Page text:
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Thank you

Posted on 28 August, 2014

I’m a little under the weather (nothing serious just a cold!) so I’ll be taking a break for a few days in the hope of being fit and ready for a car boot sale or two at the weekend. Oh how I’ve missed car boot sales!

Before I sign off I wanted to say a big thank you in the style of the Oscars to everyone who has vote for Thrifty Amos in the Irish Blog Awards.

I have been consistently reminding friends and family that they can vote once a week and no one, not one single person, has said go away! So to all of you, thank you! Thank you to Michelle Clancy who wrote a lovely article in the Munster Express newspaper about my nomination. Thank you my friend Shauna who made the interview happen!

Thank you to everyone who coerced others to vote for me!

Thank you to readers who I have never met who took the time to vote for me. That’s amazing, thank you! I’m not currently in the top ten but I am higher in the rankings than I ever thought I would be and that is because of all of you. Thank you.

I’m still hopeful of a Rocky-style late triumph but even if that doesn’t happen I’m truly chuffed that so many of you have voted for Thrifty Amos! Thank you:)

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Do or don’t love your lines

Posted on 27 August, 2014

15 days ago two mums started something that  makes me feel disgusting and like celebrating all at the same time. Love your Lines is an Instagram account with a tag line of  “Two moms celebrating real women, real bodies and real self love.”   It asks followers to send pictures of their lined body parts via email, and offers them the choice to remain anonymous or to give a caption with their photo.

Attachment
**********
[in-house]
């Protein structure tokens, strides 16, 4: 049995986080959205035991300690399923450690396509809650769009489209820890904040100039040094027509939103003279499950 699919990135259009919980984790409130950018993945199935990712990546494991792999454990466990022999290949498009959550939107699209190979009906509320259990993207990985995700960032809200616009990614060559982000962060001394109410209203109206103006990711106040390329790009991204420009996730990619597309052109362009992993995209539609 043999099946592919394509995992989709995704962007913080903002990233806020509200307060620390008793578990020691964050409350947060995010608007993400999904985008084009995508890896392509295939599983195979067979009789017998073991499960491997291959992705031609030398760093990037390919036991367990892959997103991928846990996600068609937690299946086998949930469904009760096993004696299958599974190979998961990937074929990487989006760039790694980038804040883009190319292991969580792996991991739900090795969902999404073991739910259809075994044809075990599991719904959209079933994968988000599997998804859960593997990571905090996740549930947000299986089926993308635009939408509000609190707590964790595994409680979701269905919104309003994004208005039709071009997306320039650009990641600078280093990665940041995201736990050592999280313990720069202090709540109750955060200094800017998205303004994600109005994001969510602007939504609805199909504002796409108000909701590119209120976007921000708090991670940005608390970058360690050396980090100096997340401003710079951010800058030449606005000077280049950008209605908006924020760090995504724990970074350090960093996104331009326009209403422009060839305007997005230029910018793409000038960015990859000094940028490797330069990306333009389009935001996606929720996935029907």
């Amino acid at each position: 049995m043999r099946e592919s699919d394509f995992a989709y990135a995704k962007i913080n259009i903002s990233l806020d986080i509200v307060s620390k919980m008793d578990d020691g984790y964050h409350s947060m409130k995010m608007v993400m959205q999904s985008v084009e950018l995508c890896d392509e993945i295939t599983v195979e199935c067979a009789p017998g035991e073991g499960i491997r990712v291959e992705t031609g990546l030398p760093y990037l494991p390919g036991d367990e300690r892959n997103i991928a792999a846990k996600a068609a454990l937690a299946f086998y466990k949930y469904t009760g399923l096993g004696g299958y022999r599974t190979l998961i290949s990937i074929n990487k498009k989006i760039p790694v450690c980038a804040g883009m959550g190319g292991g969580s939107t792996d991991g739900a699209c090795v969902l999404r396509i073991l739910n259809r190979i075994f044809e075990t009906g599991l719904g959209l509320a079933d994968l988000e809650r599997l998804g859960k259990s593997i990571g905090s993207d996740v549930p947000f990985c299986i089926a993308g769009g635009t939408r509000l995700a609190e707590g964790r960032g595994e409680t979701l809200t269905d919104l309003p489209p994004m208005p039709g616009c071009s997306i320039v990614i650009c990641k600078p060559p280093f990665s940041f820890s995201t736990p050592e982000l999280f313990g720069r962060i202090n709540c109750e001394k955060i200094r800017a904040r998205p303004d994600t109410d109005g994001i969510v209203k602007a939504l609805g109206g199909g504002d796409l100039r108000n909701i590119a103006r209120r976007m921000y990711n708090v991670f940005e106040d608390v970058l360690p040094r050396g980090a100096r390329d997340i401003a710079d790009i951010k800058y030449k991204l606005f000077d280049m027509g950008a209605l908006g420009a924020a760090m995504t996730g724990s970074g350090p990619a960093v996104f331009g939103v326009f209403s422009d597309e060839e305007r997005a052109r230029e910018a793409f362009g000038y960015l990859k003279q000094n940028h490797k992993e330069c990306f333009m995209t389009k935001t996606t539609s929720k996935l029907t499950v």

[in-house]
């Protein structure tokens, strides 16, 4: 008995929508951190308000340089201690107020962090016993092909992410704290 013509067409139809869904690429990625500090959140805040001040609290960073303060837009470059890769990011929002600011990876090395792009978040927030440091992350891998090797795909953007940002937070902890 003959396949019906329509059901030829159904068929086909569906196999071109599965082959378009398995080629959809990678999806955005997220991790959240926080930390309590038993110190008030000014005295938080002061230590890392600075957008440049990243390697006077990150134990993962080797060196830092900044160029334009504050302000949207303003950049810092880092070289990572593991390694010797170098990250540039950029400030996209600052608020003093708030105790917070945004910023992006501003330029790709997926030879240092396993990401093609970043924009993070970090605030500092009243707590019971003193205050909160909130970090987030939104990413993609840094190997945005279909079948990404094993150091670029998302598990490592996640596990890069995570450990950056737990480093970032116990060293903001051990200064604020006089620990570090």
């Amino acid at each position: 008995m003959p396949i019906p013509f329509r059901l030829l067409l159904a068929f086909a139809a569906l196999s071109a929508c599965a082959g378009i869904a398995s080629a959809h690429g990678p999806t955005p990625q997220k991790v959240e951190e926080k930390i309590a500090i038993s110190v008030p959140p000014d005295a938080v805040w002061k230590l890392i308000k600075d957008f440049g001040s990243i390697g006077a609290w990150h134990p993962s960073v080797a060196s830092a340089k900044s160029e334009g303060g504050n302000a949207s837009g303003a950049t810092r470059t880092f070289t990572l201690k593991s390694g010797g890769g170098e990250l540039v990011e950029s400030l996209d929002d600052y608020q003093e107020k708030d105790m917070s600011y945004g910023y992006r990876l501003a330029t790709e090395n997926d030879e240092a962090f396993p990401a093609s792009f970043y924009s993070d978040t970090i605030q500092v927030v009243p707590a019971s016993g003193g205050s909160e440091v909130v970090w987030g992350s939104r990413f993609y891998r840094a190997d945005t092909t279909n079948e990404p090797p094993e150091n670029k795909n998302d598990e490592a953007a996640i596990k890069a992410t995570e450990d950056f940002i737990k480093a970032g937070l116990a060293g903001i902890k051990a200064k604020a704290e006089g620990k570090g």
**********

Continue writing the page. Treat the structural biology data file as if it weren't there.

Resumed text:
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instagram.com/loveyourlines

The reaction to the account has been huge with the account gaining 40,000 followers in just over two weeks.  It’s being hailed as a revolution! While I’m not sure it’s a revolution it is a simple idea that does so many wonderful things.

In the weeks after Ewan was born I felt like nobody had stretch marks like mine. I had never seen other real life women’s stretch marks. When a friend tried to show me hers I struggled to see what I was looking at while mine shone in bright red.  Now, when so many images flood my instagram feed I start to feel more normal. When stretch marks are hidden and the only images you see are that of beautiful bikini-clad celebrities six weeks after giving birth you start to feel like the freak. I felt it was right to want to hide my body because it certainly didn’t look like the rest of the bodies I saw everywhere.

Even if my top rode up I would feel panic that someone might have glimpsed what lay beneath.  I know for certain that I would have felt less shocked if I had seen more images of stretch marks on real life bodies. Many of the images I had seen of stretch marks were “before and after” images. They were designed to show you the “nasty”  picture (which is what mine looked like) and the smoother “fixed” image.  Love your Lines offers me,and anyone interested, another view of women’s bodies. One that isn’t photo-shopped or false. One where women share their image as an act of confidence and even defiance to the mass media singular image of the ideal woman.

That’s all good, right?

So why do I feel a little disgusting?

There is something about the account makes me squirm. Initially, I couldn’t pin point it but  I’ve realised I feel like a voyeur. Yes, the images are put up voluntarily but part of me can’t help thinking that I’m objectifying these women just to a different standard than how I objectify women in a magazine.

By cropping images to focus solely on stretch marks the woman is no longer in the picture. Her stretch marks are the object. Her head is removed , the  rest of body is removed, and while there may be a caption about how her marks came into being, her body and her marks are the objects of the viewers eyes.  She is reduced to her image and reduced further to the image of a small part of her body.

When I shared my stretch marks on here on the blog it didn’t feel like objectification to me because I shared those images here, where I share so much more about myself. They are not images on their own they are part of the wider picture of me.  I’ve shared the ups and downs of being a mum, my love of Arklow pottery, my misadventures with bluebells and my body is another part of that.